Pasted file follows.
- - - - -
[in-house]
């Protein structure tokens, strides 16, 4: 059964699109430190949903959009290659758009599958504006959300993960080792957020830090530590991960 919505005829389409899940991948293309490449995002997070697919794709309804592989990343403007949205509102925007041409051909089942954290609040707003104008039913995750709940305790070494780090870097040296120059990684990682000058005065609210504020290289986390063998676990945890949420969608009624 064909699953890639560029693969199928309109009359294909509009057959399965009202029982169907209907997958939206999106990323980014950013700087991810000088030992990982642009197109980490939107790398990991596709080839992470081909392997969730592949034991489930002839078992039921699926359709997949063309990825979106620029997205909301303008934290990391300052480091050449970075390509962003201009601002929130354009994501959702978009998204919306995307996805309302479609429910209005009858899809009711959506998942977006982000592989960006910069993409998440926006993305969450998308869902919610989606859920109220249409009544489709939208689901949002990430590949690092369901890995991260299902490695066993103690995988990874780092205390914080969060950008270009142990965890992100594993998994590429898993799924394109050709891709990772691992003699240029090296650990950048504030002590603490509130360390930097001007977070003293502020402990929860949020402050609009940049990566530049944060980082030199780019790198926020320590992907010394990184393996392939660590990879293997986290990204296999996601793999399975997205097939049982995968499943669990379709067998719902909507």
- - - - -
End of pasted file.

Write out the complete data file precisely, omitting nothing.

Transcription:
[in-house]
């Protein structure tokens, strides 16, 4: 059964699109430190949903959009290659758009599958504006959300993960080792957020830090530590991960 919505005829389409899940991948293309490449995002997070697919794709309804592989990343403007949205509102925007041409051909089942954290609040707003104008039913995750709940305790070494780090870097040296120059990684990682000058005065609210504020290289986390063998676990945890949420969608009624 064909699953890639560029693969199928309109009359294909509009057959399965009202029982169907209907997958939206999106990323980014950013700087991810000088030992990982642009197109980490939107790398990991596709080839992470081909392997969730592949034991489930002839078992039921699926359709997949063309990825979106620029997205909301303008934290990391300052480091050449970075390509962003201009601002929130354009994501959702978009998204919306995307996805309302479609429910209005009858899809009711959506998942977006982000592989960006910069993409998440926006993305969450998308869902919610989606859920109220249409009544489709939208689901949002990430590949690092369901890995991260299902490695066993103690995988990874780092205390914080969060950008270009142990965890992100594993998994590429898993799924394109050709891709990772691992003699240029090296650990950048504030002590603490509130360390930097001007977070003293502020402990929860949020402050609009940049990566530049944060980082030199780019790198926020320590992907010394990184393996392939660590990879293997986290990204296999996601793999399975997205097939049982995968499943669990379709067998719902909507």